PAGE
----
Microsoft and Google Form UK Alliance to Address Broadband Issues

By Derek du Preez, 3-Aug-2012

The campaign group, which calls itself the Digital Policy Alliance, is working on ‘expert solutions’ to broadband rollout using existing local authority infrastructure

 An industry group representing the likes of Google, Microsoft, IBM and Cisco has re-launched to form a campaign group, entitled the Digital Policy Alliance (DPA), which aims to address competition concerns in the UK broadband market.

Formerly known as Eurim, the new Digital Policy Alliance (DPA) has a 20-year history sharing expertise with the government on technology policy and has said that through the DPA it will press for more action on technology uptake and broadband.

This follows a House of Lords Communications Committee report that was released this week, which slammed the government for not delivering an open and competitive broadband infrastructure through its Broadband Delivery UK (BDUK) framework. 

Entitled 'Broadband for all - an alternative vision', the report noted that the government had originally intended to deliver a digital hub in every community, but this seems to have been substituted by BT's fibre-to-the-home (FTTH) product, which allows anyone to purchase a fibre link to the premise for a price.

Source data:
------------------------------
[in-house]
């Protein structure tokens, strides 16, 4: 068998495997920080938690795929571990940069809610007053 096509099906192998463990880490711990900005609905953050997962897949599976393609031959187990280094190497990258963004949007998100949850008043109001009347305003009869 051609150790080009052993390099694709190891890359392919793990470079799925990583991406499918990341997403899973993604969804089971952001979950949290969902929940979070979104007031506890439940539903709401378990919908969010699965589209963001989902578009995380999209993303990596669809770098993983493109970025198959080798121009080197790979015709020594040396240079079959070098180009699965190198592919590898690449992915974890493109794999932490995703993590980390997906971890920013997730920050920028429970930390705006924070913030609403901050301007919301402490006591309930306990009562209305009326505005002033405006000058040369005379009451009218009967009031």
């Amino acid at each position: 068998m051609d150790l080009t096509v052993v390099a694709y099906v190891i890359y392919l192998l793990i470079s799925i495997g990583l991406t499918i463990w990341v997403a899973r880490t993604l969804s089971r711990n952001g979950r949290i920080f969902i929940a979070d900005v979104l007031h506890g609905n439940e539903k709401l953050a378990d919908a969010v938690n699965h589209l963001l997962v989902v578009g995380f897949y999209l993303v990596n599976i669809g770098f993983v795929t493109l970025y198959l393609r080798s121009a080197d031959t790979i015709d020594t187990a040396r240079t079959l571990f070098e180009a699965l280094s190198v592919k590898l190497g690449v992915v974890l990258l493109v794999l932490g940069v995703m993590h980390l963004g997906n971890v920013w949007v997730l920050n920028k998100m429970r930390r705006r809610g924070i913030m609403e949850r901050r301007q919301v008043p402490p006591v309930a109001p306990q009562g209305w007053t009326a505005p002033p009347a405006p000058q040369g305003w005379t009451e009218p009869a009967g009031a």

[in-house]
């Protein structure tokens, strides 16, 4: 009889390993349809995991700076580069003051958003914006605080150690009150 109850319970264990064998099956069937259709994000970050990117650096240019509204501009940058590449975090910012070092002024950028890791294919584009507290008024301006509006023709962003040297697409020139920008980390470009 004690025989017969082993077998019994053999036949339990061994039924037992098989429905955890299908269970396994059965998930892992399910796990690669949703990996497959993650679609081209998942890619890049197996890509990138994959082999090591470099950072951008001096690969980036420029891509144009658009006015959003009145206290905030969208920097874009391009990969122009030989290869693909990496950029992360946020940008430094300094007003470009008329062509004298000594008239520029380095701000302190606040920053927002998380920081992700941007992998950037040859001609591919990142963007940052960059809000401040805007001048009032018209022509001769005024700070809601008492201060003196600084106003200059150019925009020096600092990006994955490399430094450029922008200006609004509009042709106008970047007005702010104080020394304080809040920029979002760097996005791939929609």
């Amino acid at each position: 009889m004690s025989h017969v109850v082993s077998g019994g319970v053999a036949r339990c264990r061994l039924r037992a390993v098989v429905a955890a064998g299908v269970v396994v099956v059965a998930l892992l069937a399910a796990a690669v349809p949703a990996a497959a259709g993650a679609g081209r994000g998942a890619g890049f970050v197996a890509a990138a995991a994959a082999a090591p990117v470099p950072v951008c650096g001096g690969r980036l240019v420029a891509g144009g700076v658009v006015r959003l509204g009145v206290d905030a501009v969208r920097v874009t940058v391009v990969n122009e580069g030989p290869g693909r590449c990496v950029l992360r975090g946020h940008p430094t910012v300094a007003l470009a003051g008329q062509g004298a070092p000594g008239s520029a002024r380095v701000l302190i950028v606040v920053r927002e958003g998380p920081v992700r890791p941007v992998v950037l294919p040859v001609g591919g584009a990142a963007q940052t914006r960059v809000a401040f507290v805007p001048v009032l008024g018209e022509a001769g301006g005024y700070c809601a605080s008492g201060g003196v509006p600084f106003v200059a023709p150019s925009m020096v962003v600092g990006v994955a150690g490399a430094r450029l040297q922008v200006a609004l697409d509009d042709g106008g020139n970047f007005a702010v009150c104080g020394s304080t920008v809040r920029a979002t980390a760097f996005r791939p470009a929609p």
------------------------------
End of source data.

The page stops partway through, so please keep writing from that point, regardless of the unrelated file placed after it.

The committee did not believe this was a suitable strategy for building a competitive infrastructure: "The exclusive ability of one provider to build a final fibre link is actually a categorical departure from the idea of an open access fibre optic hub in which anyone is permitted to build a link between premises in the community and a fibre in the hub," it said.

There is increasing concern that the government's BDUK is favouring incumbent supplier BT, as a number of alternative providers have pulled out of the bidding process, leaving BT to win the majority of public funds.

"Government urgently needs to review its strategy for broadband roll-out. Government has failed to inject competition into the broadband market leaving many innovative providers unable to offer their services. The current approach would appear completely at odds with the localism agenda," said secretary general of the DPA, Edward Phelps.

The group has said that it is currently working to provide 'expert solutions' to broadband rollout through the sharing of existing local authority infrastructure and has brought in former Downing Street adviser Sean Worth to oversee its policy work.

"I believe the next big digital revolution will happen in public policy - governments using powerful digital technologies to promote growth and jobs, while at the same time building a better networked and inclusive society," said Worth.

"Broadband is a big part of realising that vision."

Source: Computerworld (UK)

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